Above all, the new car makes a decisive break from the traditional but time-expired ‘XJ look’ that was introduced by Sir William Lyons with the original XJ in 1968 and used for at least five iterations since.
The new car was revealed at a celebrity-packed ceremony at London’s Saatchi Gallery, a venue chosen to emphasise the extent of this new Jaguar’s break with the past.
The new model’s key mission is to shore up Jaguar’s crumbling foothold in the luxury saloon sector, a presence which despite the well recognised road ability and technical excellence of the outgoing model, has been in decline for years.
Concept and design
Despite this XJ’s new look, its creators claim the same 'clarity of purpose' as classic models like the Mk2 and original XJ. Jaguar design director Ian Callum calls the car “the most emphatic statement yet of Jaguar’s new design direction”.
The design team, led by Giles Taylor, has produced a shape that, while clearly linked to the XF’s pioneering themes (including the much-discussed ‘mouth-shaped’ mesh grille), uses its extra length and the elongated teardrop shape of its new three-side-window design to give the biggest Jaguar a new quality of sleekness, emphasised by a class-leading drag coeffcient of 0.29.
The most talked-about exterior styling feature is sure to be the completely new-style tail, which is reminiscent of no other Jaguar. It features a wide and full rear deck and new, wrap-over tail-lights with the suggestion of a cat’s claw in the lenses.
The new car, very similar in all major dimensions to the previous XJ, uses the same bonded/riveted aluminium construction pioneered in the previous car.
Two wheelbases are offered: a standard model on the familiar XJ 3035mm wheelbase, whose overall length is “within a few millimetres of the outgoing model’s”, and a version with a wheelbase that’s 125mm longer, at 3160mm.
The new XJ’s all-aluminium construction means that, although its bulk increases over the previous model’s, the new XJ’s kerb weight of about 1650kg should undercut that of the smaller (steel-bodied) XF by around 50kg and beat steel-chassis rivals like the Mercedes S-class and BMW 7-series by as much as 250kg.
Engine and transmission
Three different engines are offered: a supercharged 5.0-litre all-alloy petrol V8; a normally aspirated version of the same engine, and a 3.0-litre twin-turbo diesel. Each drives the rear wheels through a six-speed, electronically controlled ZF auto ’box, which has the same paddle-shift manual overrides as the XK and XF models.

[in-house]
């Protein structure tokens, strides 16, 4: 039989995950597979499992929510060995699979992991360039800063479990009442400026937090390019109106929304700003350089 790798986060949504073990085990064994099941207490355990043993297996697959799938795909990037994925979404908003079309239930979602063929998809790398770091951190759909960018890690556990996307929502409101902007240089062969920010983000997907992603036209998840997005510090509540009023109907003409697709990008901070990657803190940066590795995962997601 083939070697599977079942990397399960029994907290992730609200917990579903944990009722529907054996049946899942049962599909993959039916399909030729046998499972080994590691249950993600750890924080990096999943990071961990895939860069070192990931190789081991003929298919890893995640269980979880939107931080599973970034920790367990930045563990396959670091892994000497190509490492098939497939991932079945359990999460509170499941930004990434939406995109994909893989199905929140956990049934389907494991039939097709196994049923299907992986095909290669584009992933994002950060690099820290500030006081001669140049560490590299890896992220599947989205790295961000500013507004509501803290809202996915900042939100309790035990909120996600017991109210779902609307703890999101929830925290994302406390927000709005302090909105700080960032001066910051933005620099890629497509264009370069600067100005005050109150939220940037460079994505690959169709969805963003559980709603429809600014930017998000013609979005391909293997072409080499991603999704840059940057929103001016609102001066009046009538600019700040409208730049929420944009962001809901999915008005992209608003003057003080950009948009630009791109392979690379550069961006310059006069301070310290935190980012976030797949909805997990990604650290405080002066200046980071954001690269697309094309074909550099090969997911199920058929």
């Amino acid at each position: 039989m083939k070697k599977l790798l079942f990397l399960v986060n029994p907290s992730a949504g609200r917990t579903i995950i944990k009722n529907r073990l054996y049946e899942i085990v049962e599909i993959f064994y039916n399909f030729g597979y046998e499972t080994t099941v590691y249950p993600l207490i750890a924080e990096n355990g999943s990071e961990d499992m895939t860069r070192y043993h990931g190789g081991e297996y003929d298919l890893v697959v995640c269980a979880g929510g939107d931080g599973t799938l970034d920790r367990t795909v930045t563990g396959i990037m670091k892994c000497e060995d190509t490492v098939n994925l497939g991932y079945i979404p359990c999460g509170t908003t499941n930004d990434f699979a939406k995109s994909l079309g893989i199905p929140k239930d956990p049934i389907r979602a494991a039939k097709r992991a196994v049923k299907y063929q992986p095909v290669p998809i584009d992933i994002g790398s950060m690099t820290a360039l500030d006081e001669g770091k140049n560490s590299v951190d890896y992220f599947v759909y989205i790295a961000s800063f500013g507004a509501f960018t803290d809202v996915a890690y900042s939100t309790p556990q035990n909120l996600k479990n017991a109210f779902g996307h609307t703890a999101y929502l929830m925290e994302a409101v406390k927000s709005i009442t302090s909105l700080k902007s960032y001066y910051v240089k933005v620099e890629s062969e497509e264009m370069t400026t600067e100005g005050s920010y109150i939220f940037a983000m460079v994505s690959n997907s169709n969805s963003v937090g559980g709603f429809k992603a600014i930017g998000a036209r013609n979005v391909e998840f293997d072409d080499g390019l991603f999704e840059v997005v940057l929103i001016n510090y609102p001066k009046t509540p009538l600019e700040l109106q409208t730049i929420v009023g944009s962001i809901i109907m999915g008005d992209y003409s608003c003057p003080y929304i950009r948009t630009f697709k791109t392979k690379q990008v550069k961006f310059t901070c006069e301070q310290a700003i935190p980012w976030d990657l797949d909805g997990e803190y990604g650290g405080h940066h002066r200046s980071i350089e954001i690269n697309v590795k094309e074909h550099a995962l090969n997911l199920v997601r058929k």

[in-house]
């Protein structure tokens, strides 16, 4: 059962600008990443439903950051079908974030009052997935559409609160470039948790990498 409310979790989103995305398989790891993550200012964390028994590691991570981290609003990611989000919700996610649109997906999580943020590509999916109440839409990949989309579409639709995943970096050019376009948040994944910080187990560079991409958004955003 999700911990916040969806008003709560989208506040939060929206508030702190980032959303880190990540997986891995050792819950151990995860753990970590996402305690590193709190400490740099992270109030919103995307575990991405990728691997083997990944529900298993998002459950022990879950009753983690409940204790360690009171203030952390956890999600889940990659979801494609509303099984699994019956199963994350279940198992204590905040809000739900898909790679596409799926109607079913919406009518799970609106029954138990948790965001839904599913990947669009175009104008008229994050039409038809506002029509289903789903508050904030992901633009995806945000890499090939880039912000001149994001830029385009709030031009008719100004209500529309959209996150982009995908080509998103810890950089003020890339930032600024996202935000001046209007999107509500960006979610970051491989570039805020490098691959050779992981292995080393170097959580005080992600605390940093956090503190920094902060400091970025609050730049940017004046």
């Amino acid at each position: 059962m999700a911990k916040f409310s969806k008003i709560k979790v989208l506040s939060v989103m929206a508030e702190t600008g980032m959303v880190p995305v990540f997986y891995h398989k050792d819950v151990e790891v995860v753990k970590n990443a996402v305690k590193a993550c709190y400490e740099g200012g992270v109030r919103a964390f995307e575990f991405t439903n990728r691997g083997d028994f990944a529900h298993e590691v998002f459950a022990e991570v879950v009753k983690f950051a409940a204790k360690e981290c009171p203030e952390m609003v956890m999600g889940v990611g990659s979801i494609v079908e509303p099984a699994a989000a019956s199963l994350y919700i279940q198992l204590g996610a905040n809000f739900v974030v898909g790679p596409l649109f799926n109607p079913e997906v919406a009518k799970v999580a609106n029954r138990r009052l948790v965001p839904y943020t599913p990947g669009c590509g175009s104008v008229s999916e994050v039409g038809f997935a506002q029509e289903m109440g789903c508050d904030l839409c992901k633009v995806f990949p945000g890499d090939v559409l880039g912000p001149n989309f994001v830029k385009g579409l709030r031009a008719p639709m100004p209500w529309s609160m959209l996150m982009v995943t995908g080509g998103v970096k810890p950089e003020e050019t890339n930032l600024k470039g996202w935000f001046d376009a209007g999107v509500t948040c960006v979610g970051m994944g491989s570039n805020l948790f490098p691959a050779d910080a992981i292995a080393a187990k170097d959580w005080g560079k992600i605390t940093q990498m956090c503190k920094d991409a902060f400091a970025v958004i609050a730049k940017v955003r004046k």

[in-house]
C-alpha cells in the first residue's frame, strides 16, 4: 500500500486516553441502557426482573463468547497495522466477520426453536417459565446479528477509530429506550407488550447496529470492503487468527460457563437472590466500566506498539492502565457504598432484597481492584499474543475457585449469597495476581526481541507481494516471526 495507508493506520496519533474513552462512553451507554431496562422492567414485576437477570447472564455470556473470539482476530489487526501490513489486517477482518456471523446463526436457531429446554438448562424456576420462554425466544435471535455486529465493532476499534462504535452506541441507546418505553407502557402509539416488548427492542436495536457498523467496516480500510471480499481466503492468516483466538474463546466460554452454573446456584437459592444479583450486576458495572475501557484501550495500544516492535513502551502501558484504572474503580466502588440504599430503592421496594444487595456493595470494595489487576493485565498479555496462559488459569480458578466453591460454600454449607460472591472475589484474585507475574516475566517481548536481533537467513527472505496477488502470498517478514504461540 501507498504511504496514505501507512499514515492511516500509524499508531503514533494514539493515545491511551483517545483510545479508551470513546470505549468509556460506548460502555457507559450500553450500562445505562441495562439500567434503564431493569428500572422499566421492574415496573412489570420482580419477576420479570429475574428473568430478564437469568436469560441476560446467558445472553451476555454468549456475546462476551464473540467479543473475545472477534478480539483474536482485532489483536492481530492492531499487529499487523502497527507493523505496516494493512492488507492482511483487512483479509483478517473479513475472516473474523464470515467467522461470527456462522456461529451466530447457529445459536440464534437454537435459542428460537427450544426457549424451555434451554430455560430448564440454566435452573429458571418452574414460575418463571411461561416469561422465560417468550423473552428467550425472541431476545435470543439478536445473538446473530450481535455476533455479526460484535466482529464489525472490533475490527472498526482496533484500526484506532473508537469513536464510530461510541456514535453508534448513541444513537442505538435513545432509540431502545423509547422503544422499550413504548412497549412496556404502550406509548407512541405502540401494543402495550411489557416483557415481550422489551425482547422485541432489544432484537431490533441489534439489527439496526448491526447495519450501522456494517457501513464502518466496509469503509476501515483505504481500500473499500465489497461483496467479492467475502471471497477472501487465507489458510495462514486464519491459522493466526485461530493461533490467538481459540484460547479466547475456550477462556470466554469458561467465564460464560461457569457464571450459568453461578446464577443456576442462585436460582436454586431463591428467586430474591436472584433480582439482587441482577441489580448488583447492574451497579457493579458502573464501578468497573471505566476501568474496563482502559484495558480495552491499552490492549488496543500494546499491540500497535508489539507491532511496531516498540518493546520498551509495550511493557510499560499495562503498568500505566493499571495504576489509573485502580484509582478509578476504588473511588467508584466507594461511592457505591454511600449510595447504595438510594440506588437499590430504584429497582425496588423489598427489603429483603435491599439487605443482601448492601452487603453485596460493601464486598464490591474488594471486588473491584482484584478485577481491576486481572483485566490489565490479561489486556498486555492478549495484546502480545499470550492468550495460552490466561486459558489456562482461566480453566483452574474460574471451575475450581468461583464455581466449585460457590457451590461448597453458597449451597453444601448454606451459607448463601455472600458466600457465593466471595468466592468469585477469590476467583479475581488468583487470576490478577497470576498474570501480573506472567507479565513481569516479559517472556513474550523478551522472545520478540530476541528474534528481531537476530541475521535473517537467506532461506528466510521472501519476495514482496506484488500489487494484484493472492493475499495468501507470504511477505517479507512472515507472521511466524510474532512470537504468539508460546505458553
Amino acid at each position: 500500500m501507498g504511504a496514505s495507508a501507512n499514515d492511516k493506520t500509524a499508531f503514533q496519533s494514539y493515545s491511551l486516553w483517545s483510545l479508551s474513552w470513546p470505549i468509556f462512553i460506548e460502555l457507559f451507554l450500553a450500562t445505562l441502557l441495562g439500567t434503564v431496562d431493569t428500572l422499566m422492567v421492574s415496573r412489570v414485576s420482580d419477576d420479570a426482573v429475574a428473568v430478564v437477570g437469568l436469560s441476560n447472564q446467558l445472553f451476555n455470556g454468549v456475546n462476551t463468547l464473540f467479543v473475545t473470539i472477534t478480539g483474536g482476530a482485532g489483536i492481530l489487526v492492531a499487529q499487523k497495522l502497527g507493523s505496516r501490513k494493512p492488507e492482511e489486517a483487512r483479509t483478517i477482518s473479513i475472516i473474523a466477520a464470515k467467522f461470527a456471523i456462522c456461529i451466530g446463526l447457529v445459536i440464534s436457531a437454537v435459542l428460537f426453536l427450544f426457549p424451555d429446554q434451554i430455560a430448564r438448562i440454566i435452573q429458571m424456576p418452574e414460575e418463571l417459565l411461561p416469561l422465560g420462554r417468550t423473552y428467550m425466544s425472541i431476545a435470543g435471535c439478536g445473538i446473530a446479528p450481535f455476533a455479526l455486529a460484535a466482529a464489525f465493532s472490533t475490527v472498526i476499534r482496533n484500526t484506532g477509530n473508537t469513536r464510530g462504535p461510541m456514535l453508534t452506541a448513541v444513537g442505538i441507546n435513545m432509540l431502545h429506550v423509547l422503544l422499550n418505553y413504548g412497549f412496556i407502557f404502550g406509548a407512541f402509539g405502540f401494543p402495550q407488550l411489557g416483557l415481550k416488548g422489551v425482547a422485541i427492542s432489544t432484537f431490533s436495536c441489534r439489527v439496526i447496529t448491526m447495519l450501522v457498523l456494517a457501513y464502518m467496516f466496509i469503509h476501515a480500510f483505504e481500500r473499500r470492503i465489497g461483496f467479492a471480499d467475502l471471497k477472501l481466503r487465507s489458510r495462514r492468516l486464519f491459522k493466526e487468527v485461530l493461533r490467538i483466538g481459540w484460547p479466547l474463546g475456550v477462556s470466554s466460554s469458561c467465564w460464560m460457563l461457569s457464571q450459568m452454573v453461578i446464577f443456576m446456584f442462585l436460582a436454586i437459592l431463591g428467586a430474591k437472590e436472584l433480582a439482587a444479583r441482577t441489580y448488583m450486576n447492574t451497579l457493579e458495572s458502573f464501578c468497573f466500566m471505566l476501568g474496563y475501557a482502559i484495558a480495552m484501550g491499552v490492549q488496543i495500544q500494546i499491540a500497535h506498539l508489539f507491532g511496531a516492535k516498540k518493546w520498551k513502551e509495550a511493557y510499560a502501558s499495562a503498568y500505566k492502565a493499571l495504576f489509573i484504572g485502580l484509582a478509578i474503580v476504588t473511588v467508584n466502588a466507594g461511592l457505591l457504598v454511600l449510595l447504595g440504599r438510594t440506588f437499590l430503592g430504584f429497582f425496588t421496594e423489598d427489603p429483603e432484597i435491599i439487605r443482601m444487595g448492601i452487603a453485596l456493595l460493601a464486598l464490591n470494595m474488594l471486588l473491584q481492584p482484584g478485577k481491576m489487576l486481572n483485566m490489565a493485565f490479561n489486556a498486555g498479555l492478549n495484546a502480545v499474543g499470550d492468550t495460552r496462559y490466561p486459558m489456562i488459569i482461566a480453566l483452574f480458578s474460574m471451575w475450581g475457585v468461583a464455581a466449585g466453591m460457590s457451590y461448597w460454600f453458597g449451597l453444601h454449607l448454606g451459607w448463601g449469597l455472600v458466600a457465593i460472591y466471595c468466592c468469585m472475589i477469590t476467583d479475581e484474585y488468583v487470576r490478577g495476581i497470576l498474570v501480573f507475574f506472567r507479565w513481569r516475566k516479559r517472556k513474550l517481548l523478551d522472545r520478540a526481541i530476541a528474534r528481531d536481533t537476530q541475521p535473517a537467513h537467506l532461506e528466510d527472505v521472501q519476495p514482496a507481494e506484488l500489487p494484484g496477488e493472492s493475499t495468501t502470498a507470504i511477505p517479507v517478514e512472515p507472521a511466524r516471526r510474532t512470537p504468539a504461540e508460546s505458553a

The supercharged V8, which Jaguar is at pains to call a new design on different bore centres from the outgoing 4.2-litre unit, comes with two power outputs, 503bhp and 464bhp. The normally aspirated 5.0-litre V8 is good for 380bhp.
The new XJ’s airy cabin design is already being spoken of as its killer feature against more conventional rivals. Four round metal-rimmed vents dominate the fascia, which bristles with quality brightwork, and in the middle of the dashboard there’s an eight-inch touch screen.
Topping the lot is a new virtual instrumentation display – what airline pilots call a “glass cockpit” – which calls a variety of virtual dials on to an all-black display, depending on need.
Start the engine and three virtual dials build before your eyes (tacho, speedo and fuel/temperature gauges) and the system highlights anything urgent. It’s brilliant: once the market sees this, we’re all going to want it.
Trim levels and pricing
Three specifications – Luxury, Premium Luxury and Portfolio – are to be offered and, as the names suggest, the cars are all impressively trimmed and well equipped.
The higher-line models offer increasing levels of bespoke equipment, and Jaguar intends to make sure that buyers have enough choices to built exactly the car they want.
All models are available with the 3.0-litre V6 diesel, or either V8, but only the special Supersport model, which also gets a leather rooflining, semi-analine leather seats and laser inlays on its veneers, will feature that 503bhp engine.
Production starts at the end of September, and the company wants to have the first cars in buyers’ hands early in 2010.
The new XJ’s debut won’t quite bring the end of the old Jaguar look, because the Halewood-produced X-type (which still has modest sales) is expected to last for about another year.
But Jaguar looks set to have a truly modern flagship at last, and the new era, dreamed about by Jag supporters for so long, will truly have begun.